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How To: Start an Investment Fund From a Coworking Space …?

George Salapa
Jan 21, 2019 · 4 min read

There is nothing ambiguous about the story of Venture Capital. It’s a rich kids’ thing. Started by the Rockefellers in the 1960s, Venture Capital has since (rather understandably) been a domain of ultra-rich, super-successful ex-founders and corporations with deep (deep) pockets.

Makes sense, right? So let’s recap why: Making good investments requires a) money, b) (some) financial literacy and c) experience. The Rockefellers had the a) covered quite well, thank you. The Andreessen(s) and Thiel(s) of this world probably tick off both a) and c), and the Corporate VCs surely must be able to find all of the above somewhere in the bowels of their multi-tiered organization.

But what if I tell you that it’s all a bit different?

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Source: cbinsights (Do Ex-Startup Founders Make The Best Venture Capitalists?)

A study looking at top 100 US Venture Capitalists found that neither the years of experience nor whether they had founded a successful company in past matter. Indeed, many of the highest ranked VCs came to venture from a regular job.

It also seems that contrary to the conventional wisdom, ex-entrepreneurs are not good VCs. Over-confident in their ‘one true way’, they may have a tendency to be forceful in the boardroom.

Magic ?


The single most important factor in having access to great opportunities is one’s public profile. Influencers and celebrity investors have a clear advantage, but these qualities don’t necessarily coincide with wealth or seniority. (Although, yes, they very often do.)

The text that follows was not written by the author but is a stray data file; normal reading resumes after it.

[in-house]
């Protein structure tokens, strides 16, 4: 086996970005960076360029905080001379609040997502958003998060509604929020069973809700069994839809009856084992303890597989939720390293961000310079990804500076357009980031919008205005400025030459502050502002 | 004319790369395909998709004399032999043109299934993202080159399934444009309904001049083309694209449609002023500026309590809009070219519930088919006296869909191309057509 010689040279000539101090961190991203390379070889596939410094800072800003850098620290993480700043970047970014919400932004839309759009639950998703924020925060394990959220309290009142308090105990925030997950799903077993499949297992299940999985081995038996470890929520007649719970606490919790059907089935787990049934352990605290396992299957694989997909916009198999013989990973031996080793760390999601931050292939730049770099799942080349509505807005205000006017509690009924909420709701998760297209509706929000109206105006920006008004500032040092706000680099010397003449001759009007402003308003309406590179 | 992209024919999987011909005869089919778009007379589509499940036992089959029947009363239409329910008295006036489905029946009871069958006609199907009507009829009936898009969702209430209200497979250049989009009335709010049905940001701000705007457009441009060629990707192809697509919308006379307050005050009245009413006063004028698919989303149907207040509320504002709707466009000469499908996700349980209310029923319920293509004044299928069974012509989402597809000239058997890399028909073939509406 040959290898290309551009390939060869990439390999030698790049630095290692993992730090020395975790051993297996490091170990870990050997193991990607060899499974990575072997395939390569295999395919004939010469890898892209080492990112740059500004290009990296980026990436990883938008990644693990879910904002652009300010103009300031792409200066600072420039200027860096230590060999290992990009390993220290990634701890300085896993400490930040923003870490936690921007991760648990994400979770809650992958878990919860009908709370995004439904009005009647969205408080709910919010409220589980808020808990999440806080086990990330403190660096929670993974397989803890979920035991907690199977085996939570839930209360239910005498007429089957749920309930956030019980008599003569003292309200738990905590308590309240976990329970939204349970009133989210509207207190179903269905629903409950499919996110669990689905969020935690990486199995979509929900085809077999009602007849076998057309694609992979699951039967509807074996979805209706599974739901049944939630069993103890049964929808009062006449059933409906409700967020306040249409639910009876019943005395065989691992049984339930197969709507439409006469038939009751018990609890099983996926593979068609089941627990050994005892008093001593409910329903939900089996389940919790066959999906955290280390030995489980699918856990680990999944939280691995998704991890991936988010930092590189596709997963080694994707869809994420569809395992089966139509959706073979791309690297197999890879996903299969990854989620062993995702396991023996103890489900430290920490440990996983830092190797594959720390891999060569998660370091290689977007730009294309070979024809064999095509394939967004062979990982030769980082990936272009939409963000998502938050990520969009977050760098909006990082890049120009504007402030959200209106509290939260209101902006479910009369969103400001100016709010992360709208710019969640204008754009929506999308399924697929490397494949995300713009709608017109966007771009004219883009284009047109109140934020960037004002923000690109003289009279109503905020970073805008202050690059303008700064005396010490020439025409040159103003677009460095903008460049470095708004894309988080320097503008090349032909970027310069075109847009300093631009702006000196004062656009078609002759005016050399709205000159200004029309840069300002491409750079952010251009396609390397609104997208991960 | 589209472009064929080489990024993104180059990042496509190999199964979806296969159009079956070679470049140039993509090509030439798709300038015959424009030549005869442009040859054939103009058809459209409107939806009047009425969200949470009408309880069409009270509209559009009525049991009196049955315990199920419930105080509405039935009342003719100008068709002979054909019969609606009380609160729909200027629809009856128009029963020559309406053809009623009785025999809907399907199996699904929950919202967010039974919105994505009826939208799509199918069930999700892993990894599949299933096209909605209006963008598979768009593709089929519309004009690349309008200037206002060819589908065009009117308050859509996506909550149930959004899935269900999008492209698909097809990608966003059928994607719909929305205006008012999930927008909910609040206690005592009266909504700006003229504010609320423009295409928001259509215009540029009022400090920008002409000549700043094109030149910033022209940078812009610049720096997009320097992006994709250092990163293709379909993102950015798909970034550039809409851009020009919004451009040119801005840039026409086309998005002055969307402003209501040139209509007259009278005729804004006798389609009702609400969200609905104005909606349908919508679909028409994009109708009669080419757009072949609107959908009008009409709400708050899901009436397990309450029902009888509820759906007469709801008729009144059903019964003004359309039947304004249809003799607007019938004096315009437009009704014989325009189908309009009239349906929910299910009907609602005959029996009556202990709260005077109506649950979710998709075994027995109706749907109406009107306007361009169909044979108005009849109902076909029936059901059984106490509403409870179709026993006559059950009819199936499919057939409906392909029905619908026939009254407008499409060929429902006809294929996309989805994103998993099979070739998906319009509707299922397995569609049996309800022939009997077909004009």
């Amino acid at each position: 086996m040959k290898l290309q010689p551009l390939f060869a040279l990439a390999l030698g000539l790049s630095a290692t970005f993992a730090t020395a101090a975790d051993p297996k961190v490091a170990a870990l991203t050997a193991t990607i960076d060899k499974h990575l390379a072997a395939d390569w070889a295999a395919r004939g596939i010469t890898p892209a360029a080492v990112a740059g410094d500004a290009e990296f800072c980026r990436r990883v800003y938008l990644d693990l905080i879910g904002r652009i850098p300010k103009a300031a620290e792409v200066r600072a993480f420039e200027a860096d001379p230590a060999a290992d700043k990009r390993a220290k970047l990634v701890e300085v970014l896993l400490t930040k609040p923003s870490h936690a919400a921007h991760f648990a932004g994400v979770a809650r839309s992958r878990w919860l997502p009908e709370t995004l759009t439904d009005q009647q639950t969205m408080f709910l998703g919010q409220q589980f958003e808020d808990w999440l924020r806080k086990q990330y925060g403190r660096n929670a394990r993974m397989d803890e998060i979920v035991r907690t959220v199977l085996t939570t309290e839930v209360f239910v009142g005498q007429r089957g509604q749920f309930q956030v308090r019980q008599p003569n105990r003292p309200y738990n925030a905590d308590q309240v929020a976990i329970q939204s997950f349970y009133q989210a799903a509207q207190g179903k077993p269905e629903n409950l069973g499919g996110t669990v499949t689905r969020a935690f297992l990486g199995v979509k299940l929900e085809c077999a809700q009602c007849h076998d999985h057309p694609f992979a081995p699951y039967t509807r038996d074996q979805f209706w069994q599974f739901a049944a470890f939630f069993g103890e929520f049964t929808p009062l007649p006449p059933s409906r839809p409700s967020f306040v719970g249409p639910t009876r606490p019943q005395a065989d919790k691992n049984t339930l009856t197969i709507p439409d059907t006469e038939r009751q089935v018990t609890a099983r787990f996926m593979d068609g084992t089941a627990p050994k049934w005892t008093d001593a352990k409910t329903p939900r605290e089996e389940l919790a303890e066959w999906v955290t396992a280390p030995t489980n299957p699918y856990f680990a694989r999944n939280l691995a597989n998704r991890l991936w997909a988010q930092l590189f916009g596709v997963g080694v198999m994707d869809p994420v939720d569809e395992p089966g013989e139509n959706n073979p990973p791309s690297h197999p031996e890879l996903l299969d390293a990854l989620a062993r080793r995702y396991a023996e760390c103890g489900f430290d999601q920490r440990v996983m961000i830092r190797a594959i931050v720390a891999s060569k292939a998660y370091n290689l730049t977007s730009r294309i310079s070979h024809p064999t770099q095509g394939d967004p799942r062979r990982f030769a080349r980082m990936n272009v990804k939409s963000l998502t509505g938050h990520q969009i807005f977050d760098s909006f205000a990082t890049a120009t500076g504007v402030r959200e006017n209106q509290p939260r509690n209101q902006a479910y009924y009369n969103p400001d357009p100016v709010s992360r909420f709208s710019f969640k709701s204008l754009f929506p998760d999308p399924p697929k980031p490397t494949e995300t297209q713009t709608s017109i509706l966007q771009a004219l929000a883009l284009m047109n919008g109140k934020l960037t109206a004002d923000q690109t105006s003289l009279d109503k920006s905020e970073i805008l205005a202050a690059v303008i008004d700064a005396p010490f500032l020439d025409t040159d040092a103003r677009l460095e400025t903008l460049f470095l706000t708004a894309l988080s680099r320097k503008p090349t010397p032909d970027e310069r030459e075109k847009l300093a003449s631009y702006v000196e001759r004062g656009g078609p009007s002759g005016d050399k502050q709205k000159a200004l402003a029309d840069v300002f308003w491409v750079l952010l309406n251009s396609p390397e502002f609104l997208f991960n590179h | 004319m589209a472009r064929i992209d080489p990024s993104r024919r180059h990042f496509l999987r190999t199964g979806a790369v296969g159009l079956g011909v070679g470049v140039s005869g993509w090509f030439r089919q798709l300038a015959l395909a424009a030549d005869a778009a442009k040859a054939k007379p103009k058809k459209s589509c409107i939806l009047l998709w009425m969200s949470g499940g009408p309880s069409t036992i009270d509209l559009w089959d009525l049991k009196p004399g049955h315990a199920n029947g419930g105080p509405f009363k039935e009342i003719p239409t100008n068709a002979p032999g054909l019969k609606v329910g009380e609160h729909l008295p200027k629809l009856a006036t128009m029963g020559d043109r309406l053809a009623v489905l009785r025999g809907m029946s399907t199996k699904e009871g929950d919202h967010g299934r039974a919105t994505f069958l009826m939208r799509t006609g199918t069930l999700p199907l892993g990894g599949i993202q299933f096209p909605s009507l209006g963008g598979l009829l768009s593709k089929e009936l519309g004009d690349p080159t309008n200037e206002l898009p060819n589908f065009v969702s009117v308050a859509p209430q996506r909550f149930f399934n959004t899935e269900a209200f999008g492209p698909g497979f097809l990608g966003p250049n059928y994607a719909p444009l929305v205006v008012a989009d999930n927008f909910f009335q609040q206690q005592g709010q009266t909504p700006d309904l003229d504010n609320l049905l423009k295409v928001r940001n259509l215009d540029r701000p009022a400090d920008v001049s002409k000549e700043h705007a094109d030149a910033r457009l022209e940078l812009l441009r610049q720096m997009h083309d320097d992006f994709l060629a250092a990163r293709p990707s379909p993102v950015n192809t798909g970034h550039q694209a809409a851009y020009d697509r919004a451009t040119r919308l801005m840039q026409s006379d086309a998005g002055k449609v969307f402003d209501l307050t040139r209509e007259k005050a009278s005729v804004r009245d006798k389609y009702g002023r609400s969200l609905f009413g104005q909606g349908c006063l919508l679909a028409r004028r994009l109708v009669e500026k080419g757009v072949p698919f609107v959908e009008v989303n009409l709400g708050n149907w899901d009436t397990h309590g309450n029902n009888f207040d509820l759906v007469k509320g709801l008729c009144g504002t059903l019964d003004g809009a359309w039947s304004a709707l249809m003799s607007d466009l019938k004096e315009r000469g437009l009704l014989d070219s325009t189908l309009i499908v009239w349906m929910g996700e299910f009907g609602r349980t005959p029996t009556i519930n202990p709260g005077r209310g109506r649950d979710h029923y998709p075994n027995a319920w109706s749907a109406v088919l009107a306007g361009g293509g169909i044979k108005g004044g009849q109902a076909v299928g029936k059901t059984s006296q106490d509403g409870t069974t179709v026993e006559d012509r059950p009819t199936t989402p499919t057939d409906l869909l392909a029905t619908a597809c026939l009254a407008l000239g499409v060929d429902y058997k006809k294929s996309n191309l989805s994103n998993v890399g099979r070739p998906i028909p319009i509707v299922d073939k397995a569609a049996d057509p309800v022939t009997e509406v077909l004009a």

Pocket Sun and Elizabeth Galbut, the twenty-something year old founding partners of SoGal Ventures attained a celebrity-like status precisely because of what they are: girl millennials starting a VC fund. Championed by media, they have built a strong community of people, who fund and support them along the way, also giving them information on hundreds of interesting investment opportunities.


Yeah, Stupid! … VC From a Coworking Space.

Before bardiventures, as a consultant at PwC, I have worked on tax projects for multinational corporations, researched medtech companies in Switzerland for a family office client, and worked on the project of selling a bank; I have co-founded a startup, and worked in a Russian bank (Sberbank).

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I am blessed to start on the verge of a revolution in investing caused by the tokenization. I believe that I have a thing or two to say, and that some may be interested. I also believe that my age, my background (born in Eastern Europe, lived in UK, traveled the world), and my work experience lead me to appreciate diversity and see opportunities where others wouldn’t.

To steal the words from the SoGal founder, Elizabeth Galbut, “…I may not fit the norm,” but I am a Venture Capitalist.

bardicredit, the initiator of bardiventures, and the turnkey fund tokenization consultancy, is a member of the Alternative Investment Management Association (AIMA), a global association of hedge funds, private equity and VC funds with more than $2 trillion under management.


Tokenized EU-approved venture capital fund.

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